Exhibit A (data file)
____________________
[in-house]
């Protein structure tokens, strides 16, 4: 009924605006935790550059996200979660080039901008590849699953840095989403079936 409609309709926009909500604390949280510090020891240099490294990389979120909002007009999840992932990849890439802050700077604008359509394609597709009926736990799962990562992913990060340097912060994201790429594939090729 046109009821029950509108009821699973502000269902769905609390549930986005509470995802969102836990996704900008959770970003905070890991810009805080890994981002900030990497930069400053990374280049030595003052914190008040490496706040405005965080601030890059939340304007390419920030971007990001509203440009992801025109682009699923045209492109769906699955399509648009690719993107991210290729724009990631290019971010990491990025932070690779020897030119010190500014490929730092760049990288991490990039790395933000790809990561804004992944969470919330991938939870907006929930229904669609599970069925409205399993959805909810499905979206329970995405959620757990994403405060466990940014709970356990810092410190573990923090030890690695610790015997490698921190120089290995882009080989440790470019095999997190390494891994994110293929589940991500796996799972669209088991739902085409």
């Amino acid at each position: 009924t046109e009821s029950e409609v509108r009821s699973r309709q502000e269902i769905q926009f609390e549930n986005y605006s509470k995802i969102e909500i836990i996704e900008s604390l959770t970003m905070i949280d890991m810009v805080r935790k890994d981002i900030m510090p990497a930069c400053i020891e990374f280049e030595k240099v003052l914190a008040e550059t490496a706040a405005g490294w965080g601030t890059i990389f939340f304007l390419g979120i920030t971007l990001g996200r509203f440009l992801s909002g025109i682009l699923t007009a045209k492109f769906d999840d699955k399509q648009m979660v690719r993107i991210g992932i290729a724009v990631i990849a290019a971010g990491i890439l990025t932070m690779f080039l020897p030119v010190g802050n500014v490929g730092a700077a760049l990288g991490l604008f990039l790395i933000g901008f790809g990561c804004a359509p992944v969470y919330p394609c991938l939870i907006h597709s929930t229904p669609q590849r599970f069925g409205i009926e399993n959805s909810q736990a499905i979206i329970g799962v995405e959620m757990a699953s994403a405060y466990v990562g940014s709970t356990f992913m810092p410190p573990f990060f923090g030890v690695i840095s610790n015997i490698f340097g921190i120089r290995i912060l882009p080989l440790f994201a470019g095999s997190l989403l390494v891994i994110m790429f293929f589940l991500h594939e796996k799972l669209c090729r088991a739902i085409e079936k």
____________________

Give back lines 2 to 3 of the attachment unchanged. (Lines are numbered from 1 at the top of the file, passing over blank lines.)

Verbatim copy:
């Protein structure tokens, strides 16, 4: 009924605006935790550059996200979660080039901008590849699953840095989403079936 409609309709926009909500604390949280510090020891240099490294990389979120909002007009999840992932990849890439802050700077604008359509394609597709009926736990799962990562992913990060340097912060994201790429594939090729 046109009821029950509108009821699973502000269902769905609390549930986005509470995802969102836990996704900008959770970003905070890991810009805080890994981002900030990497930069400053990374280049030595003052914190008040490496706040405005965080601030890059939340304007390419920030971007990001509203440009992801025109682009699923045209492109769906699955399509648009690719993107991210290729724009990631290019971010990491990025932070690779020897030119010190500014490929730092760049990288991490990039790395933000790809990561804004992944969470919330991938939870907006929930229904669609599970069925409205399993959805909810499905979206329970995405959620757990994403405060466990940014709970356990810092410190573990923090030890690695610790015997490698921190120089290995882009080989440790470019095999997190390494891994994110293929589940991500796996799972669209088991739902085409």
């Amino acid at each position: 009924t046109e009821s029950e409609v509108r009821s699973r309709q502000e269902i769905q926009f609390e549930n986005y605006s509470k995802i969102e909500i836990i996704e900008s604390l959770t970003m905070i949280d890991m810009v805080r935790k890994d981002i900030m510090p990497a930069c400053i020891e990374f280049e030595k240099v003052l914190a008040e550059t490496a706040a405005g490294w965080g601030t890059i990389f939340f304007l390419g979120i920030t971007l990001g996200r509203f440009l992801s909002g025109i682009l699923t007009a045209k492109f769906d999840d699955k399509q648009m979660v690719r993107i991210g992932i290729a724009v990631i990849a290019a971010g990491i890439l990025t932070m690779f080039l020897p030119v010190g802050n500014v490929g730092a700077a760049l990288g991490l604008f990039l790395i933000g901008f790809g990561c804004a359509p992944v969470y919330p394609c991938l939870i907006h597709s929930t229904p669609q590849r599970f069925g409205i009926e399993n959805s909810q736990a499905i979206i329970g799962v995405e959620m757990a699953s994403a405060y466990v990562g940014s709970t356990f992913m810092p410190p573990f990060f923090g030890v690695i840095s610790n015997i490698f340097g921190i120089r290995i912060l882009p080989l440790f994201a470019g095999s997190l989403l390494v891994i994110m790429f293929f589940l991500h594939e796996k799972l669209c090729r088991a739902i085409e079936k």